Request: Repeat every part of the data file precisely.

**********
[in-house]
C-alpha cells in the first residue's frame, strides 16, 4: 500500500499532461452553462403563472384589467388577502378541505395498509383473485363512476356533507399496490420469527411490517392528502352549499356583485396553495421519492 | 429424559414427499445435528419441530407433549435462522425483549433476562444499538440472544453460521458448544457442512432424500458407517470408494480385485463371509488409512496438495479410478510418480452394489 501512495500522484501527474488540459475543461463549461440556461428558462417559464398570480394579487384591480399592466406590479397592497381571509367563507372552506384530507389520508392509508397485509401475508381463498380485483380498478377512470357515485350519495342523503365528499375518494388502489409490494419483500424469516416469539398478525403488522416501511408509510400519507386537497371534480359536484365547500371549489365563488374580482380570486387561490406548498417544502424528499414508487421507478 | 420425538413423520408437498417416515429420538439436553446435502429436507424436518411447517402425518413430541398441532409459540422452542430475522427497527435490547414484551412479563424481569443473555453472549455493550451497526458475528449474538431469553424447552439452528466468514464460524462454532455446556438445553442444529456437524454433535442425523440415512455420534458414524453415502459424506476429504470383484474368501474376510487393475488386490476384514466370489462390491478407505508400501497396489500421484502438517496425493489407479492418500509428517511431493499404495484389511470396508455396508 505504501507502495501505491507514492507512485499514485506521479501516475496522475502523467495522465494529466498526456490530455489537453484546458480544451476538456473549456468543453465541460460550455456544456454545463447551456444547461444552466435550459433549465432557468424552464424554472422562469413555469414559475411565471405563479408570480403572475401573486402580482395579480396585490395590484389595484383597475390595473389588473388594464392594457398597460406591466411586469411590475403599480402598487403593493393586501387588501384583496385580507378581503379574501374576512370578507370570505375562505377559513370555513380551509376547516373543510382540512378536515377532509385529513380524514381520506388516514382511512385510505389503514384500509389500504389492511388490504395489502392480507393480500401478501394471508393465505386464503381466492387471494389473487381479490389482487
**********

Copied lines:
[in-house]
C-alpha cells in the first residue's frame, strides 16, 4: 500500500499532461452553462403563472384589467388577502378541505395498509383473485363512476356533507399496490420469527411490517392528502352549499356583485396553495421519492 | 429424559414427499445435528419441530407433549435462522425483549433476562444499538440472544453460521458448544457442512432424500458407517470408494480385485463371509488409512496438495479410478510418480452394489 501512495500522484501527474488540459475543461463549461440556461428558462417559464398570480394579487384591480399592466406590479397592497381571509367563507372552506384530507389520508392509508397485509401475508381463498380485483380498478377512470357515485350519495342523503365528499375518494388502489409490494419483500424469516416469539398478525403488522416501511408509510400519507386537497371534480359536484365547500371549489365563488374580482380570486387561490406548498417544502424528499414508487421507478 | 420425538413423520408437498417416515429420538439436553446435502429436507424436518411447517402425518413430541398441532409459540422452542430475522427497527435490547414484551412479563424481569443473555453472549455493550451497526458475528449474538431469553424447552439452528466468514464460524462454532455446556438445553442444529456437524454433535442425523440415512455420534458414524453415502459424506476429504470383484474368501474376510487393475488386490476384514466370489462390491478407505508400501497396489500421484502438517496425493489407479492418500509428517511431493499404495484389511470396508455396508 505504501507502495501505491507514492507512485499514485506521479501516475496522475502523467495522465494529466498526456490530455489537453484546458480544451476538456473549456468543453465541460460550455456544456454545463447551456444547461444552466435550459433549465432557468424552464424554472422562469413555469414559475411565471405563479408570480403572475401573486402580482395579480396585490395590484389595484383597475390595473389588473388594464392594457398597460406591466411586469411590475403599480402598487403593493393586501387588501384583496385580507378581503379574501374576512370578507370570505375562505377559513370555513380551509376547516373543510382540512378536515377532509385529513380524514381520506388516514382511512385510505389503514384500509389500504389492511388490504395489502392480507393480500401478501394471508393465505386464503381466492387471494389473487381479490389482487